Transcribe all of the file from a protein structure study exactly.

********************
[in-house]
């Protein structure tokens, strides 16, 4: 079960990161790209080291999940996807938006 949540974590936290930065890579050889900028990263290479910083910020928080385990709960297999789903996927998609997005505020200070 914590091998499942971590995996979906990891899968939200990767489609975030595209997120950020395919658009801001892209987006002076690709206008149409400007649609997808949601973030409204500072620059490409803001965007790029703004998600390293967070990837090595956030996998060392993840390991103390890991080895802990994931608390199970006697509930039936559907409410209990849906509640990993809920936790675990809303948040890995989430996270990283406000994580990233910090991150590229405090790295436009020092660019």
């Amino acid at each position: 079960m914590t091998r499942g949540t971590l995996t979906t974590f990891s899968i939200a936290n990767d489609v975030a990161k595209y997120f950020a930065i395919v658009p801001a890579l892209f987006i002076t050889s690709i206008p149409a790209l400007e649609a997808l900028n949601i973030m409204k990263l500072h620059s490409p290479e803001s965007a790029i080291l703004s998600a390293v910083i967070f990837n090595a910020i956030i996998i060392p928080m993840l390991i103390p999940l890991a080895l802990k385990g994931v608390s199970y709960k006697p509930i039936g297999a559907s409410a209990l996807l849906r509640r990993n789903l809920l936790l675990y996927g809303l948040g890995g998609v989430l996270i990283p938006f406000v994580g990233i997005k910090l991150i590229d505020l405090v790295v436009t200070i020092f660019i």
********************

[in-house]
């Protein structure tokens, strides 16, 4: 079960990161790209080291999940996807938006 949540974590936290930065890579050889900028990263290479910083910020928080385990709960297999789903996927998609997005505020200070 914590091998499942971590995996979906990891899968939200990767489609975030595209997120950020395919658009801001892209987006002076690709206008149409400007649609997808949601973030409204500072620059490409803001965007790029703004998600390293967070990837090595956030996998060392993840390991103390890991080895802990994931608390199970006697509930039936559907409410209990849906509640990993809920936790675990809303948040890995989430996270990283406000994580990233910090991150590229405090790295436009020092660019």
């Amino acid at each position: 079960m914590t091998r499942g949540t971590l995996t979906t974590f990891s899968i939200a936290n990767d489609v975030a990161k595209y997120f950020a930065i395919v658009p801001a890579l892209f987006i002076t050889s690709i206008p149409a790209l400007e649609a997808l900028n949601i973030m409204k990263l500072h620059s490409p290479e803001s965007a790029i080291l703004s998600a390293v910083i967070f990837n090595a910020i956030i996998i060392p928080m993840l390991i103390p999940l890991a080895l802990k385990g994931v608390s199970y709960k006697p509930i039936g297999a559907s409410a209990l996807l849906r509640r990993n789903l809920l936790l675990y996927g809303l948040g890995g998609v989430l996270i990283p938006f406000v994580g990233i997005k910090l991150i590229d505020l405090v790295v436009t200070i020092f660019i």